more than 3 years ago

How Increasing Cloud Reliance Affects IT Jobs

memyselfandeye Re:Who do you trust? (194 comments)

It's amazing that people don't understand this. I work from home and have a dual-wan, only as a fail-over in case something happens on the ISP end. It doesn't do squat when the sewer company knocks off my 'tubes by 'missing the mark', so to speak.

The point of 'The Cloud' isn't to provide redundant on-demand services to a single location. The point is I can take my laptop to Panera and still have access to my files and e-mail when the power goes out in my home/business. Or even better, I can go buy a laptop when mine is lost/stolen/broken and still have access to my files 1,000 miles away without having to worry about a VPN on some dinky 'business DSL' line, or hope that the office IT guy isn't away on vacation the minute we lose power to a server room and my laptop breaks.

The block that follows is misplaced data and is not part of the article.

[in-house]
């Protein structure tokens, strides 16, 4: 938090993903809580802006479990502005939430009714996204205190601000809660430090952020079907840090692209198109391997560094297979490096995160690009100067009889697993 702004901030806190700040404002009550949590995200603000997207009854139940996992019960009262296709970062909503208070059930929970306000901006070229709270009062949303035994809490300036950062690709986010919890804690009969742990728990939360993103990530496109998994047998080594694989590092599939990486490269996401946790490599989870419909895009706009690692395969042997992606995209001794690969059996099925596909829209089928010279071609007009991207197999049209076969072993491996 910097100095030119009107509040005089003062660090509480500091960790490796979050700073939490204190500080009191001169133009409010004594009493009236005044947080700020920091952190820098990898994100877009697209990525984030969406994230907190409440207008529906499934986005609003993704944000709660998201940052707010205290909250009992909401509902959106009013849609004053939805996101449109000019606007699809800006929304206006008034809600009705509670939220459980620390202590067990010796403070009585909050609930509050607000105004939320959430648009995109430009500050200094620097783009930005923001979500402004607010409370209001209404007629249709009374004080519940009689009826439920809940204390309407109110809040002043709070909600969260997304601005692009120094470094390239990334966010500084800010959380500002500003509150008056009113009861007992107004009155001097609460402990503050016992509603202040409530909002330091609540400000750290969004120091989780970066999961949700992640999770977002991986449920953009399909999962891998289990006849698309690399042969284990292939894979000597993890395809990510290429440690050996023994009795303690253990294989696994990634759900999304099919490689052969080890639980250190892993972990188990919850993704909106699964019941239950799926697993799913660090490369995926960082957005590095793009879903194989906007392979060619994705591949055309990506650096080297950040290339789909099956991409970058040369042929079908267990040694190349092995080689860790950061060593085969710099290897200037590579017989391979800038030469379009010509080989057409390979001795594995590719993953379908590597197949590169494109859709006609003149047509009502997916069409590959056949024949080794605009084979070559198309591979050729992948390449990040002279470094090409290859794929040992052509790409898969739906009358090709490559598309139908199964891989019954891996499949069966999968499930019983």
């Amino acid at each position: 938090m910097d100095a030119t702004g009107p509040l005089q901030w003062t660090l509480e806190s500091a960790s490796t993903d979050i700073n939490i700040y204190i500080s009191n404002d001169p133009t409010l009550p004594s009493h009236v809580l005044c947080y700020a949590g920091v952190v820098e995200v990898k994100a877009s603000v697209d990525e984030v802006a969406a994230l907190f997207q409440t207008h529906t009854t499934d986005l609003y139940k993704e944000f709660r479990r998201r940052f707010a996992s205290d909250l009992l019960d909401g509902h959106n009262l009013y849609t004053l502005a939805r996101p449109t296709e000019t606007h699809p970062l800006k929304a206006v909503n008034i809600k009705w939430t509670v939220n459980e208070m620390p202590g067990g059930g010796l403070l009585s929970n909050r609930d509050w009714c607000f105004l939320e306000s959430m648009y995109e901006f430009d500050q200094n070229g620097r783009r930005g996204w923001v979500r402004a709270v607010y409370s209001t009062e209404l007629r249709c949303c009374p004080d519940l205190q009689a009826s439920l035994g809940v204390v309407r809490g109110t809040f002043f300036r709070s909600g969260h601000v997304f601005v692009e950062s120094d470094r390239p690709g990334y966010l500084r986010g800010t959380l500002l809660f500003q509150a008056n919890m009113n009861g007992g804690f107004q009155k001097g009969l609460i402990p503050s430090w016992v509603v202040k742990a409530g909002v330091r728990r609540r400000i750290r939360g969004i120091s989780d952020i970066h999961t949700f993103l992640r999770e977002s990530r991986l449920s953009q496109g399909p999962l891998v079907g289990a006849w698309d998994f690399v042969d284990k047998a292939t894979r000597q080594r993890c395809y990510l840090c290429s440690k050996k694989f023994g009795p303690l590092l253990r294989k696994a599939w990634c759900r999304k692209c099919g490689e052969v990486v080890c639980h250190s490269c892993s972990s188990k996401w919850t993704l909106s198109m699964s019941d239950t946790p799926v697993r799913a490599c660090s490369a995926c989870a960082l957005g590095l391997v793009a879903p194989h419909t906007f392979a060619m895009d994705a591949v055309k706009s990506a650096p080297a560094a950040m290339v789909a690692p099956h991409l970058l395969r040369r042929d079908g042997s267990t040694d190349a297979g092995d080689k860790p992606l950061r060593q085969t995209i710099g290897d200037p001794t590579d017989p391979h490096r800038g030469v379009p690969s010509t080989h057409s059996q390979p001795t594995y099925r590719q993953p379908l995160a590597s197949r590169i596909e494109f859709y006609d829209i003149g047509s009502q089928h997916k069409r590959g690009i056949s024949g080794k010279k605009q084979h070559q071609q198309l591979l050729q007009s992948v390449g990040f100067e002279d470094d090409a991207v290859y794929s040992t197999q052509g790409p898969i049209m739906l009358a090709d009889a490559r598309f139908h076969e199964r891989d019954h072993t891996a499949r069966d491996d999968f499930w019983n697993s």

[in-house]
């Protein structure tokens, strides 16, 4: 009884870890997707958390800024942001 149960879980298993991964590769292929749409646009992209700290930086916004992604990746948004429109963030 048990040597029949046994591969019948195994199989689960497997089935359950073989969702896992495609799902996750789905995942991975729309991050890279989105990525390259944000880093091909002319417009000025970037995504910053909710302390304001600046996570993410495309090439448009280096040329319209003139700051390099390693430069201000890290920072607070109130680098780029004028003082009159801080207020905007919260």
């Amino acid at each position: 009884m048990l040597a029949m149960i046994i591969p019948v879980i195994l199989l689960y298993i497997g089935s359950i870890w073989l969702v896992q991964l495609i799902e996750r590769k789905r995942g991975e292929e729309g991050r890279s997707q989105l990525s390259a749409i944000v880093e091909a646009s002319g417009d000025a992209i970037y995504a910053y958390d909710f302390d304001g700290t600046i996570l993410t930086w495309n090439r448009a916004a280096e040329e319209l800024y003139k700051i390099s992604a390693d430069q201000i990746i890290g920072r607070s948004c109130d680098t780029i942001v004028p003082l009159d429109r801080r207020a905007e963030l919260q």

The point of 'The Cloud' is that I can spin up servers anywhere in the world, either internally or via a partner/vendor, and quickly have new or redundant access to external and internal services required to do business. Personal PC backups are nice, but some of us don't have time to wait hours for a new hard drive to be installed and cloned.

So yea, I don't trust Rackspace alone. But having a Rackspace and EC2 account is significantly safer and more reliable, and way cheaper, than having a Technet account, a server cabinent, and an internet connection or two (no matter how fast they may be).

more than 3 years ago

Is the Military Prepared For Cyberwarfare?

memyselfandeye Re:I think you have hit the nail on the head (147 comments)